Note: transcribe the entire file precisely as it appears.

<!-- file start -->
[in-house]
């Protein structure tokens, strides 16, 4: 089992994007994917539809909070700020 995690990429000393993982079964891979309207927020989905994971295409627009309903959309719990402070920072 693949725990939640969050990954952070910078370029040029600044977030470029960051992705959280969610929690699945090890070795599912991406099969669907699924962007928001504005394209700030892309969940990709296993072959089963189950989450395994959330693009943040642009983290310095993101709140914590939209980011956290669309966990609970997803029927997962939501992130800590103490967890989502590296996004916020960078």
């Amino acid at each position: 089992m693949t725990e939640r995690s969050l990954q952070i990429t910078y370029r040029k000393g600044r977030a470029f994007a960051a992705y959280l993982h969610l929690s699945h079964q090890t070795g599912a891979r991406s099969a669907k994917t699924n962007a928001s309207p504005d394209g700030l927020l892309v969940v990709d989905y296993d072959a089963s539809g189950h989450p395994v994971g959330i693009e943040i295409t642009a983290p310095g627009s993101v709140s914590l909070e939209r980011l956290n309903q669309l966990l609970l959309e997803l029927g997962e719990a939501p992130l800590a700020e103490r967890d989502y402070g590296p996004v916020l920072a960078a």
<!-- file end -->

[in-house]
């Protein structure tokens, strides 16, 4: 089992994007994917539809909070700020 995690990429000393993982079964891979309207927020989905994971295409627009309903959309719990402070920072 693949725990939640969050990954952070910078370029040029600044977030470029960051992705959280969610929690699945090890070795599912991406099969669907699924962007928001504005394209700030892309969940990709296993072959089963189950989450395994959330693009943040642009983290310095993101709140914590939209980011956290669309966990609970997803029927997962939501992130800590103490967890989502590296996004916020960078």
């Amino acid at each position: 089992m693949t725990e939640r995690s969050l990954q952070i990429t910078y370029r040029k000393g600044r977030a470029f994007a960051a992705y959280l993982h969610l929690s699945h079964q090890t070795g599912a891979r991406s099969a669907k994917t699924n962007a928001s309207p504005d394209g700030l927020l892309v969940v990709d989905y296993d072959a089963s539809g189950h989450p395994v994971g959330i693009e943040i295409t642009a983290p310095g627009s993101v709140s914590l909070e939209r980011l956290n309903q669309l966990l609970l959309e997803l029927g997962e719990a939501p992130l800590a700020e103490r967890d989502y402070g590296p996004v916020l920072a960078a």